Today, transgender and nonbinary people around the world will recognize International Transgender Day of Visibility. With transgender visibility in the US at an all-time high in politics, media and sports, today is a day for allies and advocates to show up and show support.
Here’s what you should know.
How did it start?
Transgender Day of Visibility (or TDOV) was founded in 2009 by Rachel Crandall, a Michigan-based transgender activist and the Executive Director of Transgender Michigan. It was started as a day of awareness to celebrate the successes of transgender and gender-nonconforming people and is an important day for the LGBTQ community.
While the Transgender Day of Remembrance (or TDOR) is held every year on November 20 to memorialize the transgender people who have lost their lives as a result of anti-transgender violence, TDOV is a day dedicated to honor and empower the lives of transgender and nonbinary people.
The day is honored annually on March 31.
The importance of transgender representation
Today illustrates the importance of transgender representation worldwide, especially as transgender and gender-nonconforming people face risks every day. According to a recent Gallup poll, 11.3 percent of LGBT adults identify as transgender, yet when it comes to representation in the media, there are only 29 transgender characters across prime-time broadcast, cable, and streaming originals, according to media advocacy organization GLAAD. For the third year in a row, GLAAD’s Studio Responsibility Index also reported no transgender characters in a major movie.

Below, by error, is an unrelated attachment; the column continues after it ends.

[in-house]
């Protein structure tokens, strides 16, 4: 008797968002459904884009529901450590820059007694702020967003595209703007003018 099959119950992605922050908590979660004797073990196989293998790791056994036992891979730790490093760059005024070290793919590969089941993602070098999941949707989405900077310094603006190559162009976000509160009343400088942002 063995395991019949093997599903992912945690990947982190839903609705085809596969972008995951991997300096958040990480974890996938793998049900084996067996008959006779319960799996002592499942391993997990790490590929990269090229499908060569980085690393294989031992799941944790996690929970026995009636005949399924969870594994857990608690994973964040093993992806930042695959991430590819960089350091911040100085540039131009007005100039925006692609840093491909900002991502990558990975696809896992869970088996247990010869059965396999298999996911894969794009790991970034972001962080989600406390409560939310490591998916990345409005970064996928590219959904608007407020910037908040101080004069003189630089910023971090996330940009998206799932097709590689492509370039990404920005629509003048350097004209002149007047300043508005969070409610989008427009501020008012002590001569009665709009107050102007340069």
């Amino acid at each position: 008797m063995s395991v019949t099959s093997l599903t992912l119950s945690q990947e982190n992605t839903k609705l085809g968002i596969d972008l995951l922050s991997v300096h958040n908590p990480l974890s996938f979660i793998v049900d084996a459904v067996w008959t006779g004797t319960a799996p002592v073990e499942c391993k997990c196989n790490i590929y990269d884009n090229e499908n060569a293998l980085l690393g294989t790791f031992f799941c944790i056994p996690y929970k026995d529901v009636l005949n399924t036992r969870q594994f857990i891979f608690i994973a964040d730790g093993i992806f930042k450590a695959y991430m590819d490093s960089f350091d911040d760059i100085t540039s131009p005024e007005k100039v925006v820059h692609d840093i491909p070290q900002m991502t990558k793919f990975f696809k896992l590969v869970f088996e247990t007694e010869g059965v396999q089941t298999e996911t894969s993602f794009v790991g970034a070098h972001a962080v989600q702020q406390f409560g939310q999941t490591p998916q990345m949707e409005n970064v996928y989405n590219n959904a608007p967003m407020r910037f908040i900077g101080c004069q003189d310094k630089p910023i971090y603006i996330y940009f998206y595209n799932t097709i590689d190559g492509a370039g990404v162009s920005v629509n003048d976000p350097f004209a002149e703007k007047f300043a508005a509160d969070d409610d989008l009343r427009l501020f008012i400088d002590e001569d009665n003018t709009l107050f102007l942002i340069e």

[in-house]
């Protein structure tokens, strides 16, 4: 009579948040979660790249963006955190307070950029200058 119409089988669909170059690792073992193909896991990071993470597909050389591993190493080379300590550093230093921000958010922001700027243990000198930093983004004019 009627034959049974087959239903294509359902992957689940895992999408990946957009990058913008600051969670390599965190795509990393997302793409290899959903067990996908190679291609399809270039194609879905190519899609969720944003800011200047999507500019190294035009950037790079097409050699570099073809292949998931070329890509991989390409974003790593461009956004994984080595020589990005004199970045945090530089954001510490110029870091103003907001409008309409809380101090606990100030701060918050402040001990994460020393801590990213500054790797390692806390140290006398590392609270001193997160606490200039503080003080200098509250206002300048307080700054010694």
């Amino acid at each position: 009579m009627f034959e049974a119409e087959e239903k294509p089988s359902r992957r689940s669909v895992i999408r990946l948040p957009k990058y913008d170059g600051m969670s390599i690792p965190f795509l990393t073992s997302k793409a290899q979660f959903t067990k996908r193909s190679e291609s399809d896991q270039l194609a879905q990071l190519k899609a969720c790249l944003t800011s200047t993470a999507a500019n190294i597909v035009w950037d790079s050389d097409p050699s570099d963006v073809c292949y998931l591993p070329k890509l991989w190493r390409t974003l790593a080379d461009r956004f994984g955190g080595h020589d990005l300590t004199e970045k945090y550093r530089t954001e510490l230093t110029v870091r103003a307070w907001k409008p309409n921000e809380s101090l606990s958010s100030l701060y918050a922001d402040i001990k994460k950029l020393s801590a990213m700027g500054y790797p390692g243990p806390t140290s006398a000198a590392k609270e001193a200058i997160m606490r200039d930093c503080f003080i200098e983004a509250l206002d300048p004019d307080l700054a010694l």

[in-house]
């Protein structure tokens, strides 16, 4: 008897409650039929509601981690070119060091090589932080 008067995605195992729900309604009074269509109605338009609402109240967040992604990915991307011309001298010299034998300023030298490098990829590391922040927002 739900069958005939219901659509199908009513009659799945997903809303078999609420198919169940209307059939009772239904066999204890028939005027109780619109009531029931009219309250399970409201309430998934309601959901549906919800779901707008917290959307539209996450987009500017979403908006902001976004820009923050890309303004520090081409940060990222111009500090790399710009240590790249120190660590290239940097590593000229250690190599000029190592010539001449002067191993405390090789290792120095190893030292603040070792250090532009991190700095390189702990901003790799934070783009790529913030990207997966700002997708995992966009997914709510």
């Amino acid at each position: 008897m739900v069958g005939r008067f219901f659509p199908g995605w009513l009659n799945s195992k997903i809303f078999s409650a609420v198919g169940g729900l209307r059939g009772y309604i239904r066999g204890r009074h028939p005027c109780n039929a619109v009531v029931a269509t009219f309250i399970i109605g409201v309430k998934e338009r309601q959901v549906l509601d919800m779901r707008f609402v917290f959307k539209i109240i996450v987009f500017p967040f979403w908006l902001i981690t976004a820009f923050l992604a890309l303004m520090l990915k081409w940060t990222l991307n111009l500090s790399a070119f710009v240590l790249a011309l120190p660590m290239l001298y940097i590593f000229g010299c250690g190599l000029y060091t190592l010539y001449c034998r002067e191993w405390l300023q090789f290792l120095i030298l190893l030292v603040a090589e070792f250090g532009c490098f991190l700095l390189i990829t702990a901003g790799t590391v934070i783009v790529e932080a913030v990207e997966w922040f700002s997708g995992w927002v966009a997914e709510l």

Here’s why it matters: Recent polls show that one-quarter of people in the US say they personally know someone who is transgender, meaning that the majority of Americans learn about the transgender community from what they see in entertainment media. Because of this, GLAAD says, it is imperative that entertainment media gets it right when talking about transgender stories.
How to be a good ally
Here are a few ways to support the transgender community today:
Seek out stories by transgender creators. Seek out authentic stories and media that have been created by the transgender community, such as the Transgender Film Center, a non-profit organization that supports transgender filmmakers and their projects.
Call your local LGBTQ center. See what kind of help they need, whether it be volunteering or offering a service that you’re good at.
Educate yourself. Allies can start by learning the basic terminology surrounding the transgender community. For example, people often confuse sexual orientation and gender identity. There are many places online that share tips on how to be a good ally.
Many transgender people are happy to discuss their experience, but allies shouldn’t always assume that’s the case. There are so many resources out there to help you if you want to learn more about the community and how to be supportive.